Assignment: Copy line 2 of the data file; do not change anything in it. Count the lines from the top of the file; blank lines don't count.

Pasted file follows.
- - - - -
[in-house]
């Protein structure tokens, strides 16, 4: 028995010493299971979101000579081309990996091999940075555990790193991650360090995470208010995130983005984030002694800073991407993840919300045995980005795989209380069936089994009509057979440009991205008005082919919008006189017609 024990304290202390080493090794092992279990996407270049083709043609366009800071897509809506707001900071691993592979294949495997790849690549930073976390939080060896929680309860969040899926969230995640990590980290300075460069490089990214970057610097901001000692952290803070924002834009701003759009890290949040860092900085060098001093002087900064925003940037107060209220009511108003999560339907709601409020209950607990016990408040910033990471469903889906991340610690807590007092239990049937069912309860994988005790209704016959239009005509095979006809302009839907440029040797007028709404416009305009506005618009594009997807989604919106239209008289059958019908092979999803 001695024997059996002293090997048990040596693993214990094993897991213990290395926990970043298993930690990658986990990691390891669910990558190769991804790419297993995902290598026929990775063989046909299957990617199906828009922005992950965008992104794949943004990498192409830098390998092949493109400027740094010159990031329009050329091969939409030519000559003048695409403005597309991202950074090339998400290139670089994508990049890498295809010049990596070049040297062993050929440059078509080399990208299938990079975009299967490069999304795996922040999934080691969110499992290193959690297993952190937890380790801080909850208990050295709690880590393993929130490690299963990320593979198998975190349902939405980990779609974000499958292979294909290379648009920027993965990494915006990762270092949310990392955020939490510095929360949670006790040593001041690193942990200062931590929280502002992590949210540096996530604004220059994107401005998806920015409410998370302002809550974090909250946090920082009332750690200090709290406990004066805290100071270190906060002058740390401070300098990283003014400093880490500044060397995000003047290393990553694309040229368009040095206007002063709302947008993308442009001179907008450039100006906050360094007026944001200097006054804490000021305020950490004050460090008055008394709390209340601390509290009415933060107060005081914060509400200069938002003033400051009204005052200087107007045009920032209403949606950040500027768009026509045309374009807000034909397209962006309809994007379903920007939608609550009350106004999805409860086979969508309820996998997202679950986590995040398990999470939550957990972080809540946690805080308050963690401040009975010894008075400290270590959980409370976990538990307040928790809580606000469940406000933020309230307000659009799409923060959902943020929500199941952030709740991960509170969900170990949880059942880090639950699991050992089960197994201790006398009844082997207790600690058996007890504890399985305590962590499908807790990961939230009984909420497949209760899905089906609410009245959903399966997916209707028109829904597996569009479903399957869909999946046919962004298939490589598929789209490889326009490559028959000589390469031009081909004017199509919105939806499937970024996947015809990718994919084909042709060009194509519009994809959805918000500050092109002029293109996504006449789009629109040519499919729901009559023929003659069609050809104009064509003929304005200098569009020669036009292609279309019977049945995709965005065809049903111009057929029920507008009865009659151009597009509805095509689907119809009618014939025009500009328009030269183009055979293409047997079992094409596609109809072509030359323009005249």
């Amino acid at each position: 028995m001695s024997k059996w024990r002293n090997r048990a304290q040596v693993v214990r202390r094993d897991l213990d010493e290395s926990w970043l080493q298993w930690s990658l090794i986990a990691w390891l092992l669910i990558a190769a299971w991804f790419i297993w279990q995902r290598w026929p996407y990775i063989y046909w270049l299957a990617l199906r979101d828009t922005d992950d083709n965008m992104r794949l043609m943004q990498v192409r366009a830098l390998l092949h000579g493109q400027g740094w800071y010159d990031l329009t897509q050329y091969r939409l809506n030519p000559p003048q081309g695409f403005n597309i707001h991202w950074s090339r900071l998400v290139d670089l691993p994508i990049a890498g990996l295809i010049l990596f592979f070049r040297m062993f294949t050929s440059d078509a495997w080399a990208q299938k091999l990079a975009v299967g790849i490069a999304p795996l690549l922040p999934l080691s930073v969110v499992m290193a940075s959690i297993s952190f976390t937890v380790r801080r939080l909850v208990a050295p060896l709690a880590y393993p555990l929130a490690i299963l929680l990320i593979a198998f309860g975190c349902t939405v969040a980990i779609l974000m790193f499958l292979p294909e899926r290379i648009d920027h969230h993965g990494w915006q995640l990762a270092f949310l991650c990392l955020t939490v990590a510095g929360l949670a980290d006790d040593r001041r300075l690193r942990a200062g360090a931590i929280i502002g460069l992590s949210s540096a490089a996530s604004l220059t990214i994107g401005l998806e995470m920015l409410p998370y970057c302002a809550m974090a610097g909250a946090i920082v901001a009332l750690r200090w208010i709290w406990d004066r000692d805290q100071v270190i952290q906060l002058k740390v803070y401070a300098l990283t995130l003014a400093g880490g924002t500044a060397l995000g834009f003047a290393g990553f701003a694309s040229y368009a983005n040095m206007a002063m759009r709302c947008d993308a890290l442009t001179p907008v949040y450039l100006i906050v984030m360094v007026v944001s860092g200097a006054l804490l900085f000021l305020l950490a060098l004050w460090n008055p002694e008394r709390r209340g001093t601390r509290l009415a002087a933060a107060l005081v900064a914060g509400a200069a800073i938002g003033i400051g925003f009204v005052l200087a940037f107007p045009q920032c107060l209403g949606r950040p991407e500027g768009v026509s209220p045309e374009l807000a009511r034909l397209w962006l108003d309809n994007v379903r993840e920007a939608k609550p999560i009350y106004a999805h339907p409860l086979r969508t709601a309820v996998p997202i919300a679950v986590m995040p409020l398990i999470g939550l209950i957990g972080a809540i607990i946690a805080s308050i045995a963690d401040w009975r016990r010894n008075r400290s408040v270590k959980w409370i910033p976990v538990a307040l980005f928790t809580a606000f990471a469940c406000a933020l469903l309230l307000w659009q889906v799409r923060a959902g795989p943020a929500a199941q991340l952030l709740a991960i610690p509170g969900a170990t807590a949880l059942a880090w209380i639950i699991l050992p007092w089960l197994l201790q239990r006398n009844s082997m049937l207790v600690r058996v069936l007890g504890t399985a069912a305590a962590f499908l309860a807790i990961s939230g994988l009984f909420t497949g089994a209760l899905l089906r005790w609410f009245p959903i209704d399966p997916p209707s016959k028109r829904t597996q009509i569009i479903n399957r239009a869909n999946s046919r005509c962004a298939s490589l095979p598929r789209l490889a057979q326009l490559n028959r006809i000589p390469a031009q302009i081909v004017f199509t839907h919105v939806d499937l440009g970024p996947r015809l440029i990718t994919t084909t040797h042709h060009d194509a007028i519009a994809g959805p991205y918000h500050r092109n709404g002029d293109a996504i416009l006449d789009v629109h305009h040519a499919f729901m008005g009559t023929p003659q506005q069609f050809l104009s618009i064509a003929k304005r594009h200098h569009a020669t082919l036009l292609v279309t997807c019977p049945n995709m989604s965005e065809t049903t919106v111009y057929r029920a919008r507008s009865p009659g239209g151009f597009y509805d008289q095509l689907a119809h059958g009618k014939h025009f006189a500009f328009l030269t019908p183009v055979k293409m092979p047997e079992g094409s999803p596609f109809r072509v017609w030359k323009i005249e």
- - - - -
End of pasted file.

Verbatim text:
């Protein structure tokens, strides 16, 4: 028995010493299971979101000579081309990996091999940075555990790193991650360090995470208010995130983005984030002694800073991407993840919300045995980005795989209380069936089994009509057979440009991205008005082919919008006189017609 024990304290202390080493090794092992279990996407270049083709043609366009800071897509809506707001900071691993592979294949495997790849690549930073976390939080060896929680309860969040899926969230995640990590980290300075460069490089990214970057610097901001000692952290803070924002834009701003759009890290949040860092900085060098001093002087900064925003940037107060209220009511108003999560339907709601409020209950607990016990408040910033990471469903889906991340610690807590007092239990049937069912309860994988005790209704016959239009005509095979006809302009839907440029040797007028709404416009305009506005618009594009997807989604919106239209008289059958019908092979999803 001695024997059996002293090997048990040596693993214990094993897991213990290395926990970043298993930690990658986990990691390891669910990558190769991804790419297993995902290598026929990775063989046909299957990617199906828009922005992950965008992104794949943004990498192409830098390998092949493109400027740094010159990031329009050329091969939409030519000559003048695409403005597309991202950074090339998400290139670089994508990049890498295809010049990596070049040297062993050929440059078509080399990208299938990079975009299967490069999304795996922040999934080691969110499992290193959690297993952190937890380790801080909850208990050295709690880590393993929130490690299963990320593979198998975190349902939405980990779609974000499958292979294909290379648009920027993965990494915006990762270092949310990392955020939490510095929360949670006790040593001041690193942990200062931590929280502002992590949210540096996530604004220059994107401005998806920015409410998370302002809550974090909250946090920082009332750690200090709290406990004066805290100071270190906060002058740390401070300098990283003014400093880490500044060397995000003047290393990553694309040229368009040095206007002063709302947008993308442009001179907008450039100006906050360094007026944001200097006054804490000021305020950490004050460090008055008394709390209340601390509290009415933060107060005081914060509400200069938002003033400051009204005052200087107007045009920032209403949606950040500027768009026509045309374009807000034909397209962006309809994007379903920007939608609550009350106004999805409860086979969508309820996998997202679950986590995040398990999470939550957990972080809540946690805080308050963690401040009975010894008075400290270590959980409370976990538990307040928790809580606000469940406000933020309230307000659009799409923060959902943020929500199941952030709740991960509170969900170990949880059942880090639950699991050992089960197994201790006398009844082997207790600690058996007890504890399985305590962590499908807790990961939230009984909420497949209760899905089906609410009245959903399966997916209707028109829904597996569009479903399957869909999946046919962004298939490589598929789209490889326009490559028959000589390469031009081909004017199509919105939806499937970024996947015809990718994919084909042709060009194509519009994809959805918000500050092109002029293109996504006449789009629109040519499919729901009559023929003659069609050809104009064509003929304005200098569009020669036009292609279309019977049945995709965005065809049903111009057929029920507008009865009659151009597009509805095509689907119809009618014939025009500009328009030269183009055979293409047997079992094409596609109809072509030359323009005249």